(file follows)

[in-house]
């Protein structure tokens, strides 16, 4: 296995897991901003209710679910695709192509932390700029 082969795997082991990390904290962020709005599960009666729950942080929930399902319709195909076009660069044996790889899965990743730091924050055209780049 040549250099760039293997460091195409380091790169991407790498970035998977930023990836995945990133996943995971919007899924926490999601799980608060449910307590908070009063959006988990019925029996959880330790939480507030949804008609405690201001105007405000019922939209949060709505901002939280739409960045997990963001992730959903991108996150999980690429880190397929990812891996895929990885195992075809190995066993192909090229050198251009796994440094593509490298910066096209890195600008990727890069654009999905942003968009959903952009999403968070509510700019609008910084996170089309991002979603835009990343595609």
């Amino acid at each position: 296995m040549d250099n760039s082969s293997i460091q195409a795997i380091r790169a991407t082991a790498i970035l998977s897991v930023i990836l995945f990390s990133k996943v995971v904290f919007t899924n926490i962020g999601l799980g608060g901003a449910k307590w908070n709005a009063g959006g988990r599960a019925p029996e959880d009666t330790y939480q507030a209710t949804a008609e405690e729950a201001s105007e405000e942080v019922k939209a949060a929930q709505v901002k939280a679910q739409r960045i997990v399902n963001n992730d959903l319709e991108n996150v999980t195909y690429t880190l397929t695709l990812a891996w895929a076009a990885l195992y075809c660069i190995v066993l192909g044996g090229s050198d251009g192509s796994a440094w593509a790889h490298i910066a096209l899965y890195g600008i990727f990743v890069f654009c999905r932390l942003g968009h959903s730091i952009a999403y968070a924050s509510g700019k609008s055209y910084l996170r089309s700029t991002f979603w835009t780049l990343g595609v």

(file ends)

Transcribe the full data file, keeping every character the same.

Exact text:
[in-house]
């Protein structure tokens, strides 16, 4: 296995897991901003209710679910695709192509932390700029 082969795997082991990390904290962020709005599960009666729950942080929930399902319709195909076009660069044996790889899965990743730091924050055209780049 040549250099760039293997460091195409380091790169991407790498970035998977930023990836995945990133996943995971919007899924926490999601799980608060449910307590908070009063959006988990019925029996959880330790939480507030949804008609405690201001105007405000019922939209949060709505901002939280739409960045997990963001992730959903991108996150999980690429880190397929990812891996895929990885195992075809190995066993192909090229050198251009796994440094593509490298910066096209890195600008990727890069654009999905942003968009959903952009999403968070509510700019609008910084996170089309991002979603835009990343595609």
């Amino acid at each position: 296995m040549d250099n760039s082969s293997i460091q195409a795997i380091r790169a991407t082991a790498i970035l998977s897991v930023i990836l995945f990390s990133k996943v995971v904290f919007t899924n926490i962020g999601l799980g608060g901003a449910k307590w908070n709005a009063g959006g988990r599960a019925p029996e959880d009666t330790y939480q507030a209710t949804a008609e405690e729950a201001s105007e405000e942080v019922k939209a949060a929930q709505v901002k939280a679910q739409r960045i997990v399902n963001n992730d959903l319709e991108n996150v999980t195909y690429t880190l397929t695709l990812a891996w895929a076009a990885l195992y075809c660069i190995v066993l192909g044996g090229s050198d251009g192509s796994a440094w593509a790889h490298i910066a096209l899965y890195g600008i990727f990743v890069f654009c999905r932390l942003g968009h959903s730091i952009a999403y968070a924050s509510g700019k609008s055209y910084l996170r089309s700029t991002f979603w835009t780049l990343g595609v």